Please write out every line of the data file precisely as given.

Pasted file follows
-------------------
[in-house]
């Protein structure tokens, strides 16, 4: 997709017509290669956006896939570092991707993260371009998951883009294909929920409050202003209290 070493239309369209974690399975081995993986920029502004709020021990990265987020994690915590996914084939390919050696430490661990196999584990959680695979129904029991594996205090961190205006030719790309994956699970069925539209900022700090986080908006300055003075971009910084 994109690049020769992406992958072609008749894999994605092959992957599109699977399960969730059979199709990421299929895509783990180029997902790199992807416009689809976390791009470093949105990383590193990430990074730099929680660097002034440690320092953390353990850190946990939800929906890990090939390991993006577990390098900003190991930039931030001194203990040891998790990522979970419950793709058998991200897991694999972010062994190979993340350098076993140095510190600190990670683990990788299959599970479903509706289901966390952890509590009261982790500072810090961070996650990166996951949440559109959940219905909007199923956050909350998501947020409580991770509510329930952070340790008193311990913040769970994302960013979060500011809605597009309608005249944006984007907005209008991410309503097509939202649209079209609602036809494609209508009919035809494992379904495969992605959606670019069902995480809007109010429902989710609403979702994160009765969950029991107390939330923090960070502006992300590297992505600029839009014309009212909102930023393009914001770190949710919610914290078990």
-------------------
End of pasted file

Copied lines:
[in-house]
């Protein structure tokens, strides 16, 4: 997709017509290669956006896939570092991707993260371009998951883009294909929920409050202003209290 070493239309369209974690399975081995993986920029502004709020021990990265987020994690915590996914084939390919050696430490661990196999584990959680695979129904029991594996205090961190205006030719790309994956699970069925539209900022700090986080908006300055003075971009910084 994109690049020769992406992958072609008749894999994605092959992957599109699977399960969730059979199709990421299929895509783990180029997902790199992807416009689809976390791009470093949105990383590193990430990074730099929680660097002034440690320092953390353990850190946990939800929906890990090939390991993006577990390098900003190991930039931030001194203990040891998790990522979970419950793709058998991200897991694999972010062994190979993340350098076993140095510190600190990670683990990788299959599970479903509706289901966390952890509590009261982790500072810090961070996650990166996951949440559109959940219905909007199923956050909350998501947020409580991770509510329930952070340790008193311990913040769970994302960013979060500011809605597009309608005249944006984007907005209008991410309503097509939202649209079209609602036809494609209508009919035809494992379904495969992605959606670019069902995480809007109010429902989710609403979702994160009765969950029991107390939330923090960070502006992300590297992505600029839009014309009212909102930023393009914001770190949710919610914290078990």